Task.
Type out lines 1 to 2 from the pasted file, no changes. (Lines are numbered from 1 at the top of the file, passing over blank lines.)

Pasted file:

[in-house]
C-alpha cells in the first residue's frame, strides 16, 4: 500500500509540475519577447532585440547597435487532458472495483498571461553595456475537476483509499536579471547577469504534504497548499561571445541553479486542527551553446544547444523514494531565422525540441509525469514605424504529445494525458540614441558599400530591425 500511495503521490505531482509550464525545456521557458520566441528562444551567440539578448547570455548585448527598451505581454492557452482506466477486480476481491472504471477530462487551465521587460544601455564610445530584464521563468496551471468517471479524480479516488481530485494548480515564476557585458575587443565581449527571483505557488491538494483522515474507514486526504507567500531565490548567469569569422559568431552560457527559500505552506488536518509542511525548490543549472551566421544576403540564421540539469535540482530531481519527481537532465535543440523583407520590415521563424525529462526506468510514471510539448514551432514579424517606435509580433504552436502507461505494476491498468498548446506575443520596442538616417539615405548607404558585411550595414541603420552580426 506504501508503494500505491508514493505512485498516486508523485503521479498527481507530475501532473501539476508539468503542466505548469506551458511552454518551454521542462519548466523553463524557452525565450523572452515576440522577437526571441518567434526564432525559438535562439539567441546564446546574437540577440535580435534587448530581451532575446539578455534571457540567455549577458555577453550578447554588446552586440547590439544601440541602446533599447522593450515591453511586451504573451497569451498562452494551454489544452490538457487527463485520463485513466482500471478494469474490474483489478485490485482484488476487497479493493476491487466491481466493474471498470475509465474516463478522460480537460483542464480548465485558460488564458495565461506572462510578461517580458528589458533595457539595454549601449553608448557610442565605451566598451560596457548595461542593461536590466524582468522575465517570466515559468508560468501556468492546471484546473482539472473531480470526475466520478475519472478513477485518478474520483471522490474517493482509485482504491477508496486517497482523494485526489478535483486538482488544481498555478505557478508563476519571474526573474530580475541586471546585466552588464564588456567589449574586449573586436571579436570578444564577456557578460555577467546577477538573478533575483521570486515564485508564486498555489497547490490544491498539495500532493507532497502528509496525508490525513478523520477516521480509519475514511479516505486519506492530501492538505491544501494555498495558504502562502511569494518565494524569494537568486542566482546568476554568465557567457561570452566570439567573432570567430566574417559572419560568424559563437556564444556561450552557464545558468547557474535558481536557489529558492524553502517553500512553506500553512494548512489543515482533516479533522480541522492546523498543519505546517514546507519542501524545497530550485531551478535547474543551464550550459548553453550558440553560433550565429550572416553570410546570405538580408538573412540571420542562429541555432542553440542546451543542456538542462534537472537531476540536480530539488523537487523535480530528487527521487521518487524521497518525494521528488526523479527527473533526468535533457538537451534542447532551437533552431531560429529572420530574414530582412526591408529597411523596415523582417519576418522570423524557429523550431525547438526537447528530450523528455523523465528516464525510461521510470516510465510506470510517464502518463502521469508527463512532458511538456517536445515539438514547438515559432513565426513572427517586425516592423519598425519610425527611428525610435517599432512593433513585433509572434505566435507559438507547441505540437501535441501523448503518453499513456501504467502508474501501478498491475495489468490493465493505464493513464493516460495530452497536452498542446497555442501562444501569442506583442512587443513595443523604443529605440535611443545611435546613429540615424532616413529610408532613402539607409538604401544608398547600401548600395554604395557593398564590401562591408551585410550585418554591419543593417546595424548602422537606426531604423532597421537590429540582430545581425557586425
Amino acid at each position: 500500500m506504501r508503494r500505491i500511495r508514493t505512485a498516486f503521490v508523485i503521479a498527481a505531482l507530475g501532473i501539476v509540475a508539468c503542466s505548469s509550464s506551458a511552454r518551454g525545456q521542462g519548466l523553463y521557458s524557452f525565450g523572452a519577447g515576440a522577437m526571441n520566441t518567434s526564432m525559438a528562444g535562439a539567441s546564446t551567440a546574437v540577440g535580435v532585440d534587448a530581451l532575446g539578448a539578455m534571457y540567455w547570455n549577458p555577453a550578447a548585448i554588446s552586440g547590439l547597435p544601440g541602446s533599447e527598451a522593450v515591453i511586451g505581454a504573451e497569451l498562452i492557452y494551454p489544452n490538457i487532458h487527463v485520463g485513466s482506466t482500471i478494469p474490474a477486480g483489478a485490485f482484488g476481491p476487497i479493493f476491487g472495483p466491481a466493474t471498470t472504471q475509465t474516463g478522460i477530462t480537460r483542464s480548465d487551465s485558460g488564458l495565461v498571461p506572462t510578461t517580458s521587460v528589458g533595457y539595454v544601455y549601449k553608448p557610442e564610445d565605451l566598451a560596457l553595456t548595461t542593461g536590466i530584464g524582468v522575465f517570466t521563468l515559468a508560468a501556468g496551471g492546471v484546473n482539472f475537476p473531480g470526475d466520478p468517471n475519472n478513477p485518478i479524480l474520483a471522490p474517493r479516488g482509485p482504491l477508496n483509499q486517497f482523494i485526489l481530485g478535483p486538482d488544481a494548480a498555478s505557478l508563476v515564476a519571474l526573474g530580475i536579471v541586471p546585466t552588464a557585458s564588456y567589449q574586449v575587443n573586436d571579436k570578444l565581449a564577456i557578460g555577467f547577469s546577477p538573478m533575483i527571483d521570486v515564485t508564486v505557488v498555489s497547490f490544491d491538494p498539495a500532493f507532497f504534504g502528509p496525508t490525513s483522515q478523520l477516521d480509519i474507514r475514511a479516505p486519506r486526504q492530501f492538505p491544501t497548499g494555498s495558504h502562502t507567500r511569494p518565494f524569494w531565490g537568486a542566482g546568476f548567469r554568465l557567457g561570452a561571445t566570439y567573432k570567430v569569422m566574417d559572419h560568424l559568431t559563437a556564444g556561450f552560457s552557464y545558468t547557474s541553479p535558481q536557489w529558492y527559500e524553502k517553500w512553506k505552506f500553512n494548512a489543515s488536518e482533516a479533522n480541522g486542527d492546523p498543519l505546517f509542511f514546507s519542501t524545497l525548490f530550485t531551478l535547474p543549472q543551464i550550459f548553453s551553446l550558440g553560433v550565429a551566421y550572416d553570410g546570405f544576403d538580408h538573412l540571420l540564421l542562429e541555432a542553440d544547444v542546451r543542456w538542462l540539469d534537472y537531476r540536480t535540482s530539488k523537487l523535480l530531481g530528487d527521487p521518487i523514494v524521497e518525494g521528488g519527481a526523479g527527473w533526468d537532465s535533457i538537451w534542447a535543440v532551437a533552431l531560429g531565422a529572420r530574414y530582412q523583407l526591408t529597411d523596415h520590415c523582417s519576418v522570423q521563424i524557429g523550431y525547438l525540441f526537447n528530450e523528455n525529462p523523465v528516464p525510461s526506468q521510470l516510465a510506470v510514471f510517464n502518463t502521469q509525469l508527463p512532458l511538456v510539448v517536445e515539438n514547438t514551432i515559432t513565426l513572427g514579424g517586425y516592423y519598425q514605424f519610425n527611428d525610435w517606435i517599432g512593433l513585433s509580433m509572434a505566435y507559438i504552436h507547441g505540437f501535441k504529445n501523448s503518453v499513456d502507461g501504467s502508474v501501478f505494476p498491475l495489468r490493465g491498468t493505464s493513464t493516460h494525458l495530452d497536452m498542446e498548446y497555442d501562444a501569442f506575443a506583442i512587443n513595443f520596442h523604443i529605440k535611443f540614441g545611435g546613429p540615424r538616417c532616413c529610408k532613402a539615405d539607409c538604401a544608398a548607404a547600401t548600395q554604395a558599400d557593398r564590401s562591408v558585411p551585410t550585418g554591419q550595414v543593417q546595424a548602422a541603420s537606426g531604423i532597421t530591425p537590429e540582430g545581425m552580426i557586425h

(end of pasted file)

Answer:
[in-house]
C-alpha cells in the first residue's frame, strides 16, 4: 500500500509540475519577447532585440547597435487532458472495483498571461553595456475537476483509499536579471547577469504534504497548499561571445541553479486542527551553446544547444523514494531565422525540441509525469514605424504529445494525458540614441558599400530591425 500511495503521490505531482509550464525545456521557458520566441528562444551567440539578448547570455548585448527598451505581454492557452482506466477486480476481491472504471477530462487551465521587460544601455564610445530584464521563468496551471468517471479524480479516488481530485494548480515564476557585458575587443565581449527571483505557488491538494483522515474507514486526504507567500531565490548567469569569422559568431552560457527559500505552506488536518509542511525548490543549472551566421544576403540564421540539469535540482530531481519527481537532465535543440523583407520590415521563424525529462526506468510514471510539448514551432514579424517606435509580433504552436502507461505494476491498468498548446506575443520596442538616417539615405548607404558585411550595414541603420552580426 506504501508503494500505491508514493505512485498516486508523485503521479498527481507530475501532473501539476508539468503542466505548469506551458511552454518551454521542462519548466523553463524557452525565450523572452515576440522577437526571441518567434526564432525559438535562439539567441546564446546574437540577440535580435534587448530581451532575446539578455534571457540567455549577458555577453550578447554588446552586440547590439544601440541602446533599447522593450515591453511586451504573451497569451498562452494551454489544452490538457487527463485520463485513466482500471478494469474490474483489478485490485482484488476487497479493493476491487466491481466493474471498470475509465474516463478522460480537460483542464480548465485558460488564458495565461506572462510578461517580458528589458533595457539595454549601449553608448557610442565605451566598451560596457548595461542593461536590466524582468522575465517570466515559468508560468501556468492546471484546473482539472473531480470526475466520478475519472478513477485518478474520483471522490474517493482509485482504491477508496486517497482523494485526489478535483486538482488544481498555478505557478508563476519571474526573474530580475541586471546585466552588464564588456567589449574586449573586436571579436570578444564577456557578460555577467546577477538573478533575483521570486515564485508564486498555489497547490490544491498539495500532493507532497502528509496525508490525513478523520477516521480509519475514511479516505486519506492530501492538505491544501494555498495558504502562502511569494518565494524569494537568486542566482546568476554568465557567457561570452566570439567573432570567430566574417559572419560568424559563437556564444556561450552557464545558468547557474535558481536557489529558492524553502517553500512553506500553512494548512489543515482533516479533522480541522492546523498543519505546517514546507519542501524545497530550485531551478535547474543551464550550459548553453550558440553560433550565429550572416553570410546570405538580408538573412540571420542562429541555432542553440542546451543542456538542462534537472537531476540536480530539488523537487523535480530528487527521487521518487524521497518525494521528488526523479527527473533526468535533457538537451534542447532551437533552431531560429529572420530574414530582412526591408529597411523596415523582417519576418522570423524557429523550431525547438526537447528530450523528455523523465528516464525510461521510470516510465510506470510517464502518463502521469508527463512532458511538456517536445515539438514547438515559432513565426513572427517586425516592423519598425519610425527611428525610435517599432512593433513585433509572434505566435507559438507547441505540437501535441501523448503518453499513456501504467502508474501501478498491475495489468490493465493505464493513464493516460495530452497536452498542446497555442501562444501569442506583442512587443513595443523604443529605440535611443545611435546613429540615424532616413529610408532613402539607409538604401544608398547600401548600395554604395557593398564590401562591408551585410550585418554591419543593417546595424548602422537606426531604423532597421537590429540582430545581425557586425